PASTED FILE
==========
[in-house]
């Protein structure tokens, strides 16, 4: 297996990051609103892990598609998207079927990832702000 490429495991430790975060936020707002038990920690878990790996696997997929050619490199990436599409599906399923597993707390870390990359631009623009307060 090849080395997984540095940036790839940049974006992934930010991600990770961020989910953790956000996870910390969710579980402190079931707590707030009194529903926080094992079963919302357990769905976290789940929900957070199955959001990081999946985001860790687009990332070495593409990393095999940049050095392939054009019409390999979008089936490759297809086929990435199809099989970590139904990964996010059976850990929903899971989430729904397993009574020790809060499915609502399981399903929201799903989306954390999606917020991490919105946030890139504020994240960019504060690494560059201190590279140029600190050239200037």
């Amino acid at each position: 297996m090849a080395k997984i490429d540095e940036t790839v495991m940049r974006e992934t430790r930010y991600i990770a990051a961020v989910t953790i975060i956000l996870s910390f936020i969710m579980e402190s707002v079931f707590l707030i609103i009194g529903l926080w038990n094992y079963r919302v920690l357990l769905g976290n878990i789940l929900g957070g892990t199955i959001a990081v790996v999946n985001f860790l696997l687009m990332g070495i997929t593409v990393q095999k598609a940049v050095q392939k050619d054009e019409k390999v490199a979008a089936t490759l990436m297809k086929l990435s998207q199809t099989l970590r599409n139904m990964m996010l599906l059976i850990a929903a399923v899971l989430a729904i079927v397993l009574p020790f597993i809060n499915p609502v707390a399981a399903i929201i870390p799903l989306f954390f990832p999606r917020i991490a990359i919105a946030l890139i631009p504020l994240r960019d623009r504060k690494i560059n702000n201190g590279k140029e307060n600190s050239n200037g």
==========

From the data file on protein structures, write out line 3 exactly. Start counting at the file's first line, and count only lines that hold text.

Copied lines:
């Amino acid at each position: 297996m090849a080395k997984i490429d540095e940036t790839v495991m940049r974006e992934t430790r930010y991600i990770a990051a961020v989910t953790i975060i956000l996870s910390f936020i969710m579980e402190s707002v079931f707590l707030i609103i009194g529903l926080w038990n094992y079963r919302v920690l357990l769905g976290n878990i789940l929900g957070g892990t199955i959001a990081v790996v999946n985001f860790l696997l687009m990332g070495i997929t593409v990393q095999k598609a940049v050095q392939k050619d054009e019409k390999v490199a979008a089936t490759l990436m297809k086929l990435s998207q199809t099989l970590r599409n139904m990964m996010l599906l059976i850990a929903a399923v899971l989430a729904i079927v397993l009574p020790f597993i809060n499915p609502v707390a399981a399903i929201i870390p799903l989306f954390f990832p999606r917020i991490a990359i919105a946030l890139i631009p504020l994240r960019d623009r504060k690494i560059n702000n201190g590279k140029e307060n600190s050239n200037g």